The defendant argues, and the Court of Appeals agreed, that there was not sufficient evidence to convict the defendant of embezzlement because the evidence did not show the defendant came into possession of the draft lawfully. This is an element which must be proved in order to convict a person of embezzlement. State v. Speckman, 326 N.C. 576, 391 S.E.2d 165 (1990); State v. Griffin, 239 N.C. 41, 79 S.E.2d 230 (1953).
We believe the evidence showed the defendant came into possession of the draft lawfully so far as Ms. McCoy was concerned and that he wrongfully converted it to his own use. The defendant was the agent of Ms. McCoy with authority to negotiate the settlement of her claim. If he obtained the draft by a misrepresentation to State Farm that Ms. McCoy would accept the offer of settlement, he may have been guilty of obtaining property by a false pretense as to State Farm, but he was still the agent of Ms. McCoy and in possession of the draft as her agent. At that point, Ms. McCoy had the right to ratify the act of her agent and accept the draft. McCrillis v. Enterprises, 270 N.C. 637, 155 S.E.2d 281 (1967). The defendant so far had not committed any fraudulent act toward Ms. McCoy. She owned an interest in the draft in that she could, by accepting State Farm’s offer, be entitled to the draft. The defendant, so far as Ms. McCoy was concerned, was in lawful possession of the draft in which she had a legal interest. When he converted it to his own use he was guilty of embezzlement. We believe that the relationship between the principal and agent governs as to whether the possession of the property was lawfully gained. Lawful possession does not depend on the relation between the agent and a third party.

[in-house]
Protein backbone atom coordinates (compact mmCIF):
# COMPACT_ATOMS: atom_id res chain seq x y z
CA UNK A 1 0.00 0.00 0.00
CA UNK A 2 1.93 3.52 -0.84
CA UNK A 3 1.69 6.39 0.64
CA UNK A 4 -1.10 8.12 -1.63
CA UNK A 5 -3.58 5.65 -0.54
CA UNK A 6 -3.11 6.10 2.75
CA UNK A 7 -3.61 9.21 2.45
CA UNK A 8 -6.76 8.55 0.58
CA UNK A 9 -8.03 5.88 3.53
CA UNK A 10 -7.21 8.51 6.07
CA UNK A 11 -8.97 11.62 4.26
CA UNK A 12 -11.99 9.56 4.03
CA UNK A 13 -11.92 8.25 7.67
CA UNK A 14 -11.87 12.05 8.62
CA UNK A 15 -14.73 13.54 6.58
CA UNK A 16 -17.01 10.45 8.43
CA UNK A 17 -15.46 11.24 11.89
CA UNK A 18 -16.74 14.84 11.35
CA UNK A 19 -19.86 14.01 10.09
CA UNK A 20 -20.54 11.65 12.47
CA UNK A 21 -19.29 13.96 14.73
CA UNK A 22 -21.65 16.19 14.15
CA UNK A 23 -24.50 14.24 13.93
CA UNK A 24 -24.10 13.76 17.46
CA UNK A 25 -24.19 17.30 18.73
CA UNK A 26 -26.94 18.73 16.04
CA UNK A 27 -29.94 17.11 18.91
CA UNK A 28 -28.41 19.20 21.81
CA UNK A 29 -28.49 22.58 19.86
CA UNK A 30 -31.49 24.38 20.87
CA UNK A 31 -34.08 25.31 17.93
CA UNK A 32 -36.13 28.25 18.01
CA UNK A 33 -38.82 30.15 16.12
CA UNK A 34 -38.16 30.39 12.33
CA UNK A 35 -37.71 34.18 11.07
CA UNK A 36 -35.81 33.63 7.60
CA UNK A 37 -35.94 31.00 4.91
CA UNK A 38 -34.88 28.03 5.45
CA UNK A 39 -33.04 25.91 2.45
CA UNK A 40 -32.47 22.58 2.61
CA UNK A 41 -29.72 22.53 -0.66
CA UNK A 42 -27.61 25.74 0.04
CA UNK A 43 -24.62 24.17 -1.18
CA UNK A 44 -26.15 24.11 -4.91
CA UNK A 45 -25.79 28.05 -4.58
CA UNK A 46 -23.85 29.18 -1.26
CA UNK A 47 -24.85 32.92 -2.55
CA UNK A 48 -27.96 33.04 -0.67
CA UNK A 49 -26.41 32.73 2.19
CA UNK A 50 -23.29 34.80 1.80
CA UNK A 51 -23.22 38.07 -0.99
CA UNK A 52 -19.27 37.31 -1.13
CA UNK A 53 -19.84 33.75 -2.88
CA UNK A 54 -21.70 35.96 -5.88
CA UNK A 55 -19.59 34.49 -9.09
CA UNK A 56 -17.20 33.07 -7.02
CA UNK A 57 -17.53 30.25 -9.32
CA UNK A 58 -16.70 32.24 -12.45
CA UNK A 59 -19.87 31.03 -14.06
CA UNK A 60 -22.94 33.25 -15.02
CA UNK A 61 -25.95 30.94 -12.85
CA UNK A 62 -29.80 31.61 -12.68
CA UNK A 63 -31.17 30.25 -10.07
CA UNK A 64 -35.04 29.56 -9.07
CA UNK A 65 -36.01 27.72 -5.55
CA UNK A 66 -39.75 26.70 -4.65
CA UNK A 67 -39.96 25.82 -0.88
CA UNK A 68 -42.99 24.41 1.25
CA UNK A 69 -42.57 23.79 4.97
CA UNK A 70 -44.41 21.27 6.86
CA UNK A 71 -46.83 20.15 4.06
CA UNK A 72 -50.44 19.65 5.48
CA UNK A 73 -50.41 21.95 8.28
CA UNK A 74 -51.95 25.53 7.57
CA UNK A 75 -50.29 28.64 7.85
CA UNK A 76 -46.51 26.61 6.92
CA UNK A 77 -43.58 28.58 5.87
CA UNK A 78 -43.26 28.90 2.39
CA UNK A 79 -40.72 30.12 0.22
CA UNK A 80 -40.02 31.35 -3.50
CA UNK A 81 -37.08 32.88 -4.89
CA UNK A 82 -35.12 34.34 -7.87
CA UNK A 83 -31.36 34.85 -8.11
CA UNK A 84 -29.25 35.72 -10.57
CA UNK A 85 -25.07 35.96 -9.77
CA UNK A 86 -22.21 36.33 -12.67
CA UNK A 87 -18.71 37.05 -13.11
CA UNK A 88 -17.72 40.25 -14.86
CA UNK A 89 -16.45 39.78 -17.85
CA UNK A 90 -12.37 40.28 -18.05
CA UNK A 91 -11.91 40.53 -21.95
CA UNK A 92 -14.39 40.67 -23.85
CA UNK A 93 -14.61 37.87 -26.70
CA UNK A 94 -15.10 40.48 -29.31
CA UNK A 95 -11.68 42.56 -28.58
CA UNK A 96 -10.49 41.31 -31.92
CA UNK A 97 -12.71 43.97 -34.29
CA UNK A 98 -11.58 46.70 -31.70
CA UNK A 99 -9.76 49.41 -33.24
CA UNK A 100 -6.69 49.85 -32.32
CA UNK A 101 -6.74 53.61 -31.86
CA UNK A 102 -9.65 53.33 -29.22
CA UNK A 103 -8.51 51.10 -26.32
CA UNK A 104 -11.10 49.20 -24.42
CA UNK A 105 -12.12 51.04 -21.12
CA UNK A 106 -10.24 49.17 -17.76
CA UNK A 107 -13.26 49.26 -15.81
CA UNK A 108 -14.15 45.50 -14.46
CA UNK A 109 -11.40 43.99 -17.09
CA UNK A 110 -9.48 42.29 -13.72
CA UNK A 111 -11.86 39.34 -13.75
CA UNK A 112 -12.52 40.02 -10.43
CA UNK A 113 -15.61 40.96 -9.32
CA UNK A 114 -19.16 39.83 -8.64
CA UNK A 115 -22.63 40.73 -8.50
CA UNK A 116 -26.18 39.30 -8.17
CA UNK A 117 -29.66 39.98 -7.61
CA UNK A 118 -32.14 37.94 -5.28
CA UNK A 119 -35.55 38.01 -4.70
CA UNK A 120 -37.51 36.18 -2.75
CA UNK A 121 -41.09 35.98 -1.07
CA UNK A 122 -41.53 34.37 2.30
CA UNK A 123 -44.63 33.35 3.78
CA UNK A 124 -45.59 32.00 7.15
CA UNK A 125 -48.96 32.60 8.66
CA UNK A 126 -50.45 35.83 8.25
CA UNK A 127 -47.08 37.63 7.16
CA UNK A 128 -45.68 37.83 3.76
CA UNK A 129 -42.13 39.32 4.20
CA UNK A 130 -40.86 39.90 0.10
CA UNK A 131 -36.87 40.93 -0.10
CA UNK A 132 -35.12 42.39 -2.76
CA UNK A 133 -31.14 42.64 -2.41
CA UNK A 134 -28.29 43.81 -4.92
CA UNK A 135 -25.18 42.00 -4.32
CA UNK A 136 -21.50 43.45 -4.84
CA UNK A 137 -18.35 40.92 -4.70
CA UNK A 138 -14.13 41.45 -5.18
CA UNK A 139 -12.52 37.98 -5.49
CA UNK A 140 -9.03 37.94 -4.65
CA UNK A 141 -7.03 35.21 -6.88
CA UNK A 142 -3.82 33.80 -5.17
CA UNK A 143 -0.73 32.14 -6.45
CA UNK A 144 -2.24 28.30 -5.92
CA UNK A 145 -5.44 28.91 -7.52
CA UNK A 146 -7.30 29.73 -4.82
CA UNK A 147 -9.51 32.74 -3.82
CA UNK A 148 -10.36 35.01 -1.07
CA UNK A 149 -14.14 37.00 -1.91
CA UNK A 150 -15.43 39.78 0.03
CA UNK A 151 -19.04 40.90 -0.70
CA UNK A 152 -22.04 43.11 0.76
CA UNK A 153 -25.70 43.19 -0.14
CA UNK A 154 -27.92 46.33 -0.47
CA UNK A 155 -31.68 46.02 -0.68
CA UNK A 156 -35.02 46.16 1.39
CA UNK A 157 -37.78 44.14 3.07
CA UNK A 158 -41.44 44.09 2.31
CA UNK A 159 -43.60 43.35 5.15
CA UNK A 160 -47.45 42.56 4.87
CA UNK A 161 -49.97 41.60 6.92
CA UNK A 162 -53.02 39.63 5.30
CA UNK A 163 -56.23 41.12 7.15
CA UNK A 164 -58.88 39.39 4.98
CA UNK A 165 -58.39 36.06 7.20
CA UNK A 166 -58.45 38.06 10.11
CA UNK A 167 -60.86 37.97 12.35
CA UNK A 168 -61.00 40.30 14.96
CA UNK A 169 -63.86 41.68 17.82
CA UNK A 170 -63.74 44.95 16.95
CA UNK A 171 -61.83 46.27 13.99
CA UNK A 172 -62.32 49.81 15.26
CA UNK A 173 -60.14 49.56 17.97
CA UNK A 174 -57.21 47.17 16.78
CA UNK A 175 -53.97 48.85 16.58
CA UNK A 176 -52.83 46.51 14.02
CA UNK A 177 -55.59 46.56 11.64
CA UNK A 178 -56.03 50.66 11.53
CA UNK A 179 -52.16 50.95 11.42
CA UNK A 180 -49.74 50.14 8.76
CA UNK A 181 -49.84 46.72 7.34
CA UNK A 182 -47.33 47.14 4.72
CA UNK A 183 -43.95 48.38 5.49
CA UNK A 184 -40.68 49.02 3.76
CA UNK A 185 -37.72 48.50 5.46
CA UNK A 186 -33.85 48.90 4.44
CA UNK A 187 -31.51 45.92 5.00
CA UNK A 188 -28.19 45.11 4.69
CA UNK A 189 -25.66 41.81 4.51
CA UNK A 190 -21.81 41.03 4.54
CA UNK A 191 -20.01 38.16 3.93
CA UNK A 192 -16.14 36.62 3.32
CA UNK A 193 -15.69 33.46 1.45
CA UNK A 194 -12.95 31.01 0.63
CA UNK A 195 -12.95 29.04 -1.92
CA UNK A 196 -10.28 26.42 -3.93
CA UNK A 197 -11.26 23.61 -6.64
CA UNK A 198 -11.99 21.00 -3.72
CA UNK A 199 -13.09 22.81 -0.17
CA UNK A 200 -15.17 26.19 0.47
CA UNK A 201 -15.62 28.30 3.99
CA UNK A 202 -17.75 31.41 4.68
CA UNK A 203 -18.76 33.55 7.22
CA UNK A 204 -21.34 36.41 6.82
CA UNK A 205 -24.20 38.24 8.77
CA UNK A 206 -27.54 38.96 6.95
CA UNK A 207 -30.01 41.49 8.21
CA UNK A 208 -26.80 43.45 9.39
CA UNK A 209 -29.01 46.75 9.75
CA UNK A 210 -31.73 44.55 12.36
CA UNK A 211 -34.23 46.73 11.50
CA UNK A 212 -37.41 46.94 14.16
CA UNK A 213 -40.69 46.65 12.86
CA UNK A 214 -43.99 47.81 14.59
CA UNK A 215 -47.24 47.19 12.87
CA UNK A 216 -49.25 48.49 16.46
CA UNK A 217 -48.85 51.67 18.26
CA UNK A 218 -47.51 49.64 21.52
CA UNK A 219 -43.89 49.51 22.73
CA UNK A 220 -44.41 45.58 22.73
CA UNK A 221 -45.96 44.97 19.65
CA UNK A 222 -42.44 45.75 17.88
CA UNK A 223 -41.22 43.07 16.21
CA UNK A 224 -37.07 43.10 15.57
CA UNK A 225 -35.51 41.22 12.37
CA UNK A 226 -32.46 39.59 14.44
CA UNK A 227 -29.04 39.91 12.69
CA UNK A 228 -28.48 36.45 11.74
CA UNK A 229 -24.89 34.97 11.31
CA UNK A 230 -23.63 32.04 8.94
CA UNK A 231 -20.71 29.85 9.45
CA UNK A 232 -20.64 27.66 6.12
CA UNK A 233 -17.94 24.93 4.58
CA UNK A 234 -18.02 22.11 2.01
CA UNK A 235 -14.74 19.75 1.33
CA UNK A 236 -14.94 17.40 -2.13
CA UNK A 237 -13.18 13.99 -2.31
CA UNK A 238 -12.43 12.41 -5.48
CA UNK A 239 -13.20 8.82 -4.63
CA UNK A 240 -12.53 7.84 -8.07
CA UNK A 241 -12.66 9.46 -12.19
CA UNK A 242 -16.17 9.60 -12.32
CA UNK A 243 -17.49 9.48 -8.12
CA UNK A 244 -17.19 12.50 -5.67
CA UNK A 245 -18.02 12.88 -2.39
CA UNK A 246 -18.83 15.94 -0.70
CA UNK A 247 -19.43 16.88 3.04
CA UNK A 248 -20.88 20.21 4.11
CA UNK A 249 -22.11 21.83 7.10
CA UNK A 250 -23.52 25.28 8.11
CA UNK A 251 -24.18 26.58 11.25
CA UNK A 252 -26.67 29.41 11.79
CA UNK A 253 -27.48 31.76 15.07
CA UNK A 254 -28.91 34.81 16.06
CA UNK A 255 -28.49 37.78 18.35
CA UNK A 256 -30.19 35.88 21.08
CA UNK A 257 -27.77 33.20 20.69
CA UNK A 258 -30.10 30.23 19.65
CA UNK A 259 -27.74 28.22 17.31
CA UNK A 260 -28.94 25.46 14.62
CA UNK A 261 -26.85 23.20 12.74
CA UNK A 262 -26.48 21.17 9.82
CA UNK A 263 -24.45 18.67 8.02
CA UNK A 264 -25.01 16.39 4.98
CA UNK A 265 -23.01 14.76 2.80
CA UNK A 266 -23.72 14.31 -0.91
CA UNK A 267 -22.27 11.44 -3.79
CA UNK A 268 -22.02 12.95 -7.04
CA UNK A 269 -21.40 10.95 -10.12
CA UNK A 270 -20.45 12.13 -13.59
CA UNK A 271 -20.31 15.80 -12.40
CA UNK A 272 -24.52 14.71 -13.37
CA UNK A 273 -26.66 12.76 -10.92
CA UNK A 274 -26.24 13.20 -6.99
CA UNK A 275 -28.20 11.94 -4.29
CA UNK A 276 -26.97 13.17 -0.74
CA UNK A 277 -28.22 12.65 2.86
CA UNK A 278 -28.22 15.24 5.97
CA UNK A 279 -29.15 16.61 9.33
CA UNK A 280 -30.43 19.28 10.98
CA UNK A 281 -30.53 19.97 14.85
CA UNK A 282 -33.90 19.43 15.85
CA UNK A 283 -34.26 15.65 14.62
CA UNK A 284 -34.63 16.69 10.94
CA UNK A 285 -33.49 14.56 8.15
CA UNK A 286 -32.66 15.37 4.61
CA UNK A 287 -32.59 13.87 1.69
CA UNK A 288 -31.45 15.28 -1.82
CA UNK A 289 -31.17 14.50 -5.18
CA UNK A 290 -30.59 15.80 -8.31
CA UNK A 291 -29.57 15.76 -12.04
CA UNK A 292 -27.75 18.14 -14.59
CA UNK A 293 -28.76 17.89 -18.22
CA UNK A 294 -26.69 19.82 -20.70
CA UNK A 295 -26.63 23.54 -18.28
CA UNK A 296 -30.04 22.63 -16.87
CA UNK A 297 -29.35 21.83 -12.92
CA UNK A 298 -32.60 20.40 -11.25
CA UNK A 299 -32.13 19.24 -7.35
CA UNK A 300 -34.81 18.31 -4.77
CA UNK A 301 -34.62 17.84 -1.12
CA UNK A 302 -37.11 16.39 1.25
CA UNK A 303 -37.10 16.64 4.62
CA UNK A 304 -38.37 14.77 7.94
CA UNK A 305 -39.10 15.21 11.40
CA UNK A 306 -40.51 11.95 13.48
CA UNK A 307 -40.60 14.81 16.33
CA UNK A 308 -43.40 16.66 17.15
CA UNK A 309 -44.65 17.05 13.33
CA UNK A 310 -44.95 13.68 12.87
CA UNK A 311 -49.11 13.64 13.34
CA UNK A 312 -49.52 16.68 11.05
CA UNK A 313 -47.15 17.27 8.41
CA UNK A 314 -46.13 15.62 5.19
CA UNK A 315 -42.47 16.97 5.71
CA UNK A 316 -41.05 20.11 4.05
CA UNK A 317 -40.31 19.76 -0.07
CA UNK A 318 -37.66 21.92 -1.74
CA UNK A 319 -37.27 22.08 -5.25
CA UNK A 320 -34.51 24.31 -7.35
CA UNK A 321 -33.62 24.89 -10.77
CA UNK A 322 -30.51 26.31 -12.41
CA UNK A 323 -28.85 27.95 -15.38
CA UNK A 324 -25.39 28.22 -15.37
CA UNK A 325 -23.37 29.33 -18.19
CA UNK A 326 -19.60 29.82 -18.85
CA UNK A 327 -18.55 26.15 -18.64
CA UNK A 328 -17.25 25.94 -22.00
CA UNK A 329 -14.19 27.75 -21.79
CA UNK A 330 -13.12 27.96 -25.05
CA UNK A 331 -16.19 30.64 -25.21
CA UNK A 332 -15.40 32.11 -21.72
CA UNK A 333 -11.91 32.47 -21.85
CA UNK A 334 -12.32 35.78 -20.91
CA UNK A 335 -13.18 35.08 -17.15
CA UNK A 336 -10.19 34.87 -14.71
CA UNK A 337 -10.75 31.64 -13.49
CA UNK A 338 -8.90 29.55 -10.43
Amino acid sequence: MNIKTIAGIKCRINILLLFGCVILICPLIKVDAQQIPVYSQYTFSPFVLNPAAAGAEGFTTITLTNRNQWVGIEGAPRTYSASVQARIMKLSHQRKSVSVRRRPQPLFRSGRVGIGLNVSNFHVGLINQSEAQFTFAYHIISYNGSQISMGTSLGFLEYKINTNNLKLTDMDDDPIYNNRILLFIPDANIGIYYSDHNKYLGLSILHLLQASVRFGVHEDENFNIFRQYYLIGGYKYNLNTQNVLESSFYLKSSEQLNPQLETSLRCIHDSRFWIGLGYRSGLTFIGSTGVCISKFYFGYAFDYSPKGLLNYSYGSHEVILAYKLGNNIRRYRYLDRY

The defendant says that because he received the draft from State Farm with instructions to hold it until Ms. McCoy signed the release he was acting as an agent for State Farm, holding the draft in escrow for State Farm until the release was signed. He says the title to the draft remained in State Farm and did not pass to Ms. McCoy. For this reason, he could not have em*512bezzled the draft from Ms. McCoy. Whatever the relationship between the defendant and State Farm as to title to the draft, Ms. McCoy had sufficient property interest in the draft so that the defendant could have embezzled it from her.
For the reasons stated in this opinion, we reverse the Court of Appeals and remand for remand to Superior Court, Sampson County for the reinstatement of the sentence.
REVERSED AND REMANDED.
Chief Justice Exum did not participate in the consideration or decision of this case.